Andrea Jung, Avon’s chairman and CEO, had to go on the defensive after the company reported a 15% decrease in profits for the fourth quarter. Blaming “execution” problems and governmental/economic issues in Brazil and Russia, she attempted to explain Avon’s plummeting profits to Wall Street analysts.
According to WWD, analysts were pretty blunt in their questioning. Andrea had to address questions like, “[S]houldn’t there be a bunch of people who lose their jobs over such awful execution?” Her answers were a little cagey, but it sounds like some organizational changes may be on the way. “I’ve got to make sure we’ve got the right organizational structure, which may be different than it has been,” was one of her responses.
Avon is going to upgrade aging technology in Brazil and spend less on advertising in Russia to offset tax rules there that were affecting salespeople in that country.
But honestly, doesn’t Avon have bigger problems? They’ve been struggling for years with their image and it’s no secret in the industry that they’ve been trying to modernize it for a long time. The Mark line was a step in the right direction and it’s won industry awards for innovation.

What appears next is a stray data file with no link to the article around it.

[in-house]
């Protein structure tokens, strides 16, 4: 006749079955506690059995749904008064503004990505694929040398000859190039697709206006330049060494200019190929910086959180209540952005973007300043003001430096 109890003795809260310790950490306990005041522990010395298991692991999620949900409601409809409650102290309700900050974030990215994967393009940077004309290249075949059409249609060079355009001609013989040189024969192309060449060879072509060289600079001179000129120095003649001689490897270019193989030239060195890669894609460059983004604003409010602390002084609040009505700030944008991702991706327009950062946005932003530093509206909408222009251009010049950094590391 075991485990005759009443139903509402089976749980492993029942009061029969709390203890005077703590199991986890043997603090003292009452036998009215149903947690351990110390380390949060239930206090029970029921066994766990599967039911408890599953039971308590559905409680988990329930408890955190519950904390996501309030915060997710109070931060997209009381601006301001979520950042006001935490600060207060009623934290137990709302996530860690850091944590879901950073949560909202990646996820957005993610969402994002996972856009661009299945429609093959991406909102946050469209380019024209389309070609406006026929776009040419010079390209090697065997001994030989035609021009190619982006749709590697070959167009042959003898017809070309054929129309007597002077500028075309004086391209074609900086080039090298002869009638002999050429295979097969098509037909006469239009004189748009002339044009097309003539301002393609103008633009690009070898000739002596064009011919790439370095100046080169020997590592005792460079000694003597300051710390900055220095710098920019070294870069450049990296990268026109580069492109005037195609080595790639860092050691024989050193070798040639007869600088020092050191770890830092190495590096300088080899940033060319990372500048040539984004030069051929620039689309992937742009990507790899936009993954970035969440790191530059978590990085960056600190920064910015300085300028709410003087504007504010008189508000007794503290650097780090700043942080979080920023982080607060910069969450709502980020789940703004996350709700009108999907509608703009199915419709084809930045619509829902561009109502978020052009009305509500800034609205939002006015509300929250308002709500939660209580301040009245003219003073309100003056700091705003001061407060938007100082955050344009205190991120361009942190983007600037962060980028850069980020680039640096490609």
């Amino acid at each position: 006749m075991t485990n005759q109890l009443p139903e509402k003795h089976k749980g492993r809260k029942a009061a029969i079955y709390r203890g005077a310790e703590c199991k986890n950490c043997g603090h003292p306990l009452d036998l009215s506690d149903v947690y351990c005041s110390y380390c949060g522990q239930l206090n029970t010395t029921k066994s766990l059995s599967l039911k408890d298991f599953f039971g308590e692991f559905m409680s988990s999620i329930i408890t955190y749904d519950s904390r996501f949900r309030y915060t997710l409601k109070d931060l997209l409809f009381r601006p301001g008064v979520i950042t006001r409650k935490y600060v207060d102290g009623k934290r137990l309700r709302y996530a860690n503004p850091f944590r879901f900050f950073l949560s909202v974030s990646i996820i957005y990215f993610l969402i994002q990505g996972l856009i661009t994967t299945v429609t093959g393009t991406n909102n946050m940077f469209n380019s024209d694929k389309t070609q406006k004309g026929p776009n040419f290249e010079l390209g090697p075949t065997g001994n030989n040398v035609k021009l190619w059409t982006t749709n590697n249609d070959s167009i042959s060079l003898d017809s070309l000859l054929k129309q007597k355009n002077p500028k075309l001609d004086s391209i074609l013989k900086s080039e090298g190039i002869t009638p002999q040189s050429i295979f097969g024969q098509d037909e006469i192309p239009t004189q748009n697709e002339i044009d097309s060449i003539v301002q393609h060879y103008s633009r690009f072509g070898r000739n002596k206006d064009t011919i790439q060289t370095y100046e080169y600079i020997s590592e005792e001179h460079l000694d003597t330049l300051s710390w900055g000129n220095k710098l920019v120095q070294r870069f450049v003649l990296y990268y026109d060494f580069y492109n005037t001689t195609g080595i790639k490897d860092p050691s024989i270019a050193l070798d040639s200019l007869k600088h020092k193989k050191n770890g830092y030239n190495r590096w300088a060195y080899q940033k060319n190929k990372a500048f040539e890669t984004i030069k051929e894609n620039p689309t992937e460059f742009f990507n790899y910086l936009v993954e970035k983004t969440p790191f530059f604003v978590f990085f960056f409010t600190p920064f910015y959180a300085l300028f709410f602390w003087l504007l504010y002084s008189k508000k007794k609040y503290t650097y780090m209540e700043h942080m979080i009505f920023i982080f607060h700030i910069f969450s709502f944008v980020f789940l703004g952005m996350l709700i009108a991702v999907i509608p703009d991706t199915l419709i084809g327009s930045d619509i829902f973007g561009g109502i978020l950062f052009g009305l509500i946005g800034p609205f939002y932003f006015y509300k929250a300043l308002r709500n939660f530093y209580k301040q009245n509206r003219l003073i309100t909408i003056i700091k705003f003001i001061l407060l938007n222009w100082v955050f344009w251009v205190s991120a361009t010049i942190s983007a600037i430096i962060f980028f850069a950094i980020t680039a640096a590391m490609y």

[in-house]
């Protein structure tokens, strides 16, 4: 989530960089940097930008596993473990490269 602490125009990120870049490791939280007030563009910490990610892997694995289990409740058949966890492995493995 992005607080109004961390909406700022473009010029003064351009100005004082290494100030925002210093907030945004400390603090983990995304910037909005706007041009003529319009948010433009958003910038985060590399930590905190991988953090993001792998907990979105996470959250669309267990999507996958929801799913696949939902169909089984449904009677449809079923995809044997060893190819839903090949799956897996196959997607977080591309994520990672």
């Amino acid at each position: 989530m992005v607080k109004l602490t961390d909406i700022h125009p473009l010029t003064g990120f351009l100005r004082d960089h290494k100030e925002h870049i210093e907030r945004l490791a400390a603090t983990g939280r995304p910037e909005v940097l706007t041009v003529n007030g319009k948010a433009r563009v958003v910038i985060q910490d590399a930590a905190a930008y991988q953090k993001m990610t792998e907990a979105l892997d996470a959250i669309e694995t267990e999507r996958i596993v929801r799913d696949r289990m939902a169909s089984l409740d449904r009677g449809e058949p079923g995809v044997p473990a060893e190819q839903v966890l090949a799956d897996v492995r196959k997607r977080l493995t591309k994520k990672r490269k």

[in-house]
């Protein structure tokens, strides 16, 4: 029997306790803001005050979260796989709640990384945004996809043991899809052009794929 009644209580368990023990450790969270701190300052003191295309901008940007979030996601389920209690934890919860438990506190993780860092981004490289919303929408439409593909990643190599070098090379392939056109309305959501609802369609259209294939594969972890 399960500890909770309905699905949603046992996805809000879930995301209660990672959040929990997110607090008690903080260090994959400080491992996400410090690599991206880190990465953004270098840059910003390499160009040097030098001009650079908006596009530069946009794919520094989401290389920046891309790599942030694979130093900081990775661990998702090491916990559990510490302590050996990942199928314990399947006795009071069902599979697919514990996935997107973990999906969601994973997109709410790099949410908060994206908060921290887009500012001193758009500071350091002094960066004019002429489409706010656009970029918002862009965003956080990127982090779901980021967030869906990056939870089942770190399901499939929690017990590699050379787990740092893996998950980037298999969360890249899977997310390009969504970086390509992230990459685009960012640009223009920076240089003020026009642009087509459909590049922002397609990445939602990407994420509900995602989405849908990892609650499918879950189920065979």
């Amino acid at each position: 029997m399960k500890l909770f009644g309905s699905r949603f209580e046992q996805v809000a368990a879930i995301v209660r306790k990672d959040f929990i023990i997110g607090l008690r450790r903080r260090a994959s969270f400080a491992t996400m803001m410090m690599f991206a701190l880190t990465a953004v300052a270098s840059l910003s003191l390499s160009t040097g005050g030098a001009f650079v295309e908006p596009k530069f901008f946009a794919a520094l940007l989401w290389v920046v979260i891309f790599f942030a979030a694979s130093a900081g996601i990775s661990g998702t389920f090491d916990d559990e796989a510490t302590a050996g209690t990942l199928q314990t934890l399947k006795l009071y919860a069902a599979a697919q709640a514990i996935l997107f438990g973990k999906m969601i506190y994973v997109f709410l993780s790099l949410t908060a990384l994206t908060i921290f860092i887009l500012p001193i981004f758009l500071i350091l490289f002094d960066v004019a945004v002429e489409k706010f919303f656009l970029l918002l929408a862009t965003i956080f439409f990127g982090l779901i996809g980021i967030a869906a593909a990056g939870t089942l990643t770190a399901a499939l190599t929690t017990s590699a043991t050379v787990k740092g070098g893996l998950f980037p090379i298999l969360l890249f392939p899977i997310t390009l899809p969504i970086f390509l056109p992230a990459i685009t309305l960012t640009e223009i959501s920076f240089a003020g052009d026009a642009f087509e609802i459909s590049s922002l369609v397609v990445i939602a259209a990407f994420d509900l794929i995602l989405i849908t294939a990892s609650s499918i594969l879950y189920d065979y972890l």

But what about how it sells product? Is the “Avon Lady” concept becoming obsolete? You can buy Avon products online, but the company still relies heavily on its fleet of “door-to-door” smiling entrepreneurs. It’s facing stiff competition from drugstore brands that have deep pockets and are constantly churning out new products (Hello, L’Oreal Paris!) and retailers and online boutiques like Sephora that can offer variety at all price points.
Avon has an amazing charitable component to its business, but its squeaky clean image and the celebs that are its face sometimes make the company come off as frumpy. MAC and others have a philanthropic arm, too, yet they seem modern and relevant.
So how to modernize the Avon lady?